Whenever a social platform releases a new guide on how and why brands should be using it for marketing purposes, you expect a few over-enthusiastic claims, a few 'we're better than all the rest' type statements that are maybe, possibly, kind of true.
Twitter's latest 'Agency Playbook' pushes those comments a little, with notes like:
So, according to internal Twitter data, Twitter is the best.
I mean, that's not really surprising, no doubt Twitter would like to think that it's the leader in product and brand discovery, but maybe 'internal Twitter data' is not the most valuable source for such a claim. Maybe.
"Twitter is interest-based. People follow their friends and family, sure. But more often, they follow people who they find interesting - who talk about the topics, trends, news, memes, and events that are relevant to them. Because of this, Twitter doesn’t carry the social obligations that can create confusion on other platforms. People don’t “like” a Tweet because it is from their aunt or they used to work with the sender. They engage with a Tweet because they are genuinely interested in its topic. That’s what sets a Twitter “like” or “Retweet” or “follow” apart from similar gestures on other platforms. When a person follows you on Twitter, they have their attention and interest, not just their association."
Bombastic claims aside, Twitter's latest guide does include some good insights and tips, and notes on platform usage, including pointers on how to set up your profile, and utilize your tweets:
The guide essentially collects a range of previously published Twitter stats and insights, and gathers them into a single, 30-page guide. And it is well worth a read for anyone looking to up their Twitter marketing game.
The insights included also cover elements like the specific wording of tweets and driving action.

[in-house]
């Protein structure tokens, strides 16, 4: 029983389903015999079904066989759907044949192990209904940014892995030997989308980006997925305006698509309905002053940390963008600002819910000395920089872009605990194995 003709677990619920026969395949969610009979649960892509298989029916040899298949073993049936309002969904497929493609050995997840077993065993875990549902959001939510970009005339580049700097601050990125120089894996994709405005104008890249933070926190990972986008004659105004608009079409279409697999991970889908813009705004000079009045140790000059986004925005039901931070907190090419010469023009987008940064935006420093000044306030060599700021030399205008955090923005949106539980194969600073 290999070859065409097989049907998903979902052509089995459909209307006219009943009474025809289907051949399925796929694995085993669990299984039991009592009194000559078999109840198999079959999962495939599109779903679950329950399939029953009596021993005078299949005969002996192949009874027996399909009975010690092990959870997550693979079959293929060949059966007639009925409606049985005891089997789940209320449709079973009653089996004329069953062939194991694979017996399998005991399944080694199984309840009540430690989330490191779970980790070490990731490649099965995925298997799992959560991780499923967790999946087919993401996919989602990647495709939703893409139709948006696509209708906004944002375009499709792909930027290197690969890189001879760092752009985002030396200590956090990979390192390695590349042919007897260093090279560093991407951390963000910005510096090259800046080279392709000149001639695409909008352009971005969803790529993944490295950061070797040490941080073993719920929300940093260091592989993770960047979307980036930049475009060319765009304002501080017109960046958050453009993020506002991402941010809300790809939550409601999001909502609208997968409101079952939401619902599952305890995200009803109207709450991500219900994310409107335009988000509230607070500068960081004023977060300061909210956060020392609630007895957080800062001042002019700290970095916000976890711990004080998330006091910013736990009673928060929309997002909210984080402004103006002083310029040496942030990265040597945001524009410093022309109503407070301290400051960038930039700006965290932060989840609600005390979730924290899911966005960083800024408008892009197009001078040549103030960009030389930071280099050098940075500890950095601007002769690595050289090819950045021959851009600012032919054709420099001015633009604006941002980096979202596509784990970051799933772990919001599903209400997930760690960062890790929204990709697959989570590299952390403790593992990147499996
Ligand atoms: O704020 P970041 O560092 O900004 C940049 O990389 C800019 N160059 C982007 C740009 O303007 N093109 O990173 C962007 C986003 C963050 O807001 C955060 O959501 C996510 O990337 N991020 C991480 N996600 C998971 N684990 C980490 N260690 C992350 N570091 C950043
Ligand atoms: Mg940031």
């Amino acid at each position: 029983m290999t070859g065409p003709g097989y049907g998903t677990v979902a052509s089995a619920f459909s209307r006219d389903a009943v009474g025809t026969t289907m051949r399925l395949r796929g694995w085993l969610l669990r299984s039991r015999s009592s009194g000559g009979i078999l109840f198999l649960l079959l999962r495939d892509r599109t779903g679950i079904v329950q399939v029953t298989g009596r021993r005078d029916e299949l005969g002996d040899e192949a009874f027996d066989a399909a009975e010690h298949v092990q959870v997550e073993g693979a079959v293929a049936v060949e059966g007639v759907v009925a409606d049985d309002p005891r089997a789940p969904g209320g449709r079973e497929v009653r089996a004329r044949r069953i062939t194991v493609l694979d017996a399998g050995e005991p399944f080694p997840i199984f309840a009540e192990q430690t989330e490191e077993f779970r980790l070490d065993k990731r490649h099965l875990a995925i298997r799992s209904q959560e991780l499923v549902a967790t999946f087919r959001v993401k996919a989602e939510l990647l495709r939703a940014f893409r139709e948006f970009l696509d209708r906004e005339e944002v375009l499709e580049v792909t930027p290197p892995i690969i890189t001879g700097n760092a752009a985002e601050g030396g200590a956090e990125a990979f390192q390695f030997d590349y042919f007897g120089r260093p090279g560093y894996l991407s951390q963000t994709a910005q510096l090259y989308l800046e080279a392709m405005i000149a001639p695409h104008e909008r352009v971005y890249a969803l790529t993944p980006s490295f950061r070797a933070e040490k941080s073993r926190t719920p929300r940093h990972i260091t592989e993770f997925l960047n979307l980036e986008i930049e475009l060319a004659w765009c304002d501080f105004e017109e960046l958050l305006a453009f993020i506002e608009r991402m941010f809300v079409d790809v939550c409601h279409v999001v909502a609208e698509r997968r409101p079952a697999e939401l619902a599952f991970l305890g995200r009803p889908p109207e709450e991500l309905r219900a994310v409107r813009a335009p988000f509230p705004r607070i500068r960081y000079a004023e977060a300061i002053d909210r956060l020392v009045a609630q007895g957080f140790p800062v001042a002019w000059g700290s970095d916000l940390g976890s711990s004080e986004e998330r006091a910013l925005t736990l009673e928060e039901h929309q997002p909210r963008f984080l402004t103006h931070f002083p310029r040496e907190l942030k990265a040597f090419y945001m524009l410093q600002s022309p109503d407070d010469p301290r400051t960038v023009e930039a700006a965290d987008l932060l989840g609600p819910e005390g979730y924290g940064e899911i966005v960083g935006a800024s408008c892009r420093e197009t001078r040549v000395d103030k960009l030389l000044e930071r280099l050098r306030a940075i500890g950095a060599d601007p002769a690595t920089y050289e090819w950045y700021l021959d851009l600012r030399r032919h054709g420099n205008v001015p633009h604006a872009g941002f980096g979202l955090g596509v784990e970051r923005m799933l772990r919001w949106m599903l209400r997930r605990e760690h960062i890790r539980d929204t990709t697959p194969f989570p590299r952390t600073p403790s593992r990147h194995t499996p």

While Twitter also provides an overview of its various ad options, including image specs, character limits, and a table covering what results you can expect to drive with each ad type.
Twitter has also gathered together a range of stats based on past tweet performance analysis:
These insights are particularly interesting, given they come from Twitter itself, as opposed to third-party analysis. That means they're likely gleaned from a much broader data pool, and thus, more accurate - and while they've all been communicated in some capacity before, it is helpful to have them all in one place.
Twitter's even included a template you can print out to jot down your own tweet ideas based on what you've learned in the guide.
There are some overly enthusiastic claims here - which is logical, given that Twitter is trying to sell businesses on its potential. But the actual, data-based insights and notes are valuable - as noted, much of it is not new information, but having it all together in one guide can definitely help to get you and your colleagues thinking about how and why you might want to use Twitter in 2020.
You can download the full Twitter Agency Playbook, which includes a heap more than the notes in this overview, from this post.